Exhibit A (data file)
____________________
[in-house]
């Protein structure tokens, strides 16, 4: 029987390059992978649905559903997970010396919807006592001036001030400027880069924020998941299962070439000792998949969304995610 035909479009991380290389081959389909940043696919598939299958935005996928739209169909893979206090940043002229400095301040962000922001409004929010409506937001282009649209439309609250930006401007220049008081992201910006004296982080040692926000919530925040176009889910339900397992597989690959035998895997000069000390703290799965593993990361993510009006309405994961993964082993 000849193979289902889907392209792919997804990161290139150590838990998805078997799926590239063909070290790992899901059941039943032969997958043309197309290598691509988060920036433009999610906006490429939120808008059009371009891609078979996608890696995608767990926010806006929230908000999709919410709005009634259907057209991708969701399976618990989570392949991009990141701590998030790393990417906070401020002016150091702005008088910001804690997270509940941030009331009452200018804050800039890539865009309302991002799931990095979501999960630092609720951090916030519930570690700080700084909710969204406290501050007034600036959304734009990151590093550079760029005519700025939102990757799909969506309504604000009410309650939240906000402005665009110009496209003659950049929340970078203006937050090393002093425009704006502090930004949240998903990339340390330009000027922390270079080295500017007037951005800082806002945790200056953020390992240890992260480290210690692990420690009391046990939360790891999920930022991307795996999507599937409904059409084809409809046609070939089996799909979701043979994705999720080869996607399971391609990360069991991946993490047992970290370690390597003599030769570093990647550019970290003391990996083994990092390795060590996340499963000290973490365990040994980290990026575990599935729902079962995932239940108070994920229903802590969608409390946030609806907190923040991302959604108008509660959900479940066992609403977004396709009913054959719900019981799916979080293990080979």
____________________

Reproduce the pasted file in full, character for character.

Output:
[in-house]
């Protein structure tokens, strides 16, 4: 029987390059992978649905559903997970010396919807006592001036001030400027880069924020998941299962070439000792998949969304995610 035909479009991380290389081959389909940043696919598939299958935005996928739209169909893979206090940043002229400095301040962000922001409004929010409506937001282009649209439309609250930006401007220049008081992201910006004296982080040692926000919530925040176009889910339900397992597989690959035998895997000069000390703290799965593993990361993510009006309405994961993964082993 000849193979289902889907392209792919997804990161290139150590838990998805078997799926590239063909070290790992899901059941039943032969997958043309197309290598691509988060920036433009999610906006490429939120808008059009371009891609078979996608890696995608767990926010806006929230908000999709919410709005009634259907057209991708969701399976618990989570392949991009990141701590998030790393990417906070401020002016150091702005008088910001804690997270509940941030009331009452200018804050800039890539865009309302991002799931990095979501999960630092609720951090916030519930570690700080700084909710969204406290501050007034600036959304734009990151590093550079760029005519700025939102990757799909969506309504604000009410309650939240906000402005665009110009496209003659950049929340970078203006937050090393002093425009704006502090930004949240998903990339340390330009000027922390270079080295500017007037951005800082806002945790200056953020390992240890992260480290210690692990420690009391046990939360790891999920930022991307795996999507599937409904059409084809409809046609070939089996799909979701043979994705999720080869996607399971391609990360069991991946993490047992970290370690390597003599030769570093990647550019970290003391990996083994990092390795060590996340499963000290973490365990040994980290990026575990599935729902079962995932239940108070994920229903802590969608409390946030609806907190923040991302959604108008509660959900479940066992609403977004396709009913054959719900019981799916979080293990080979």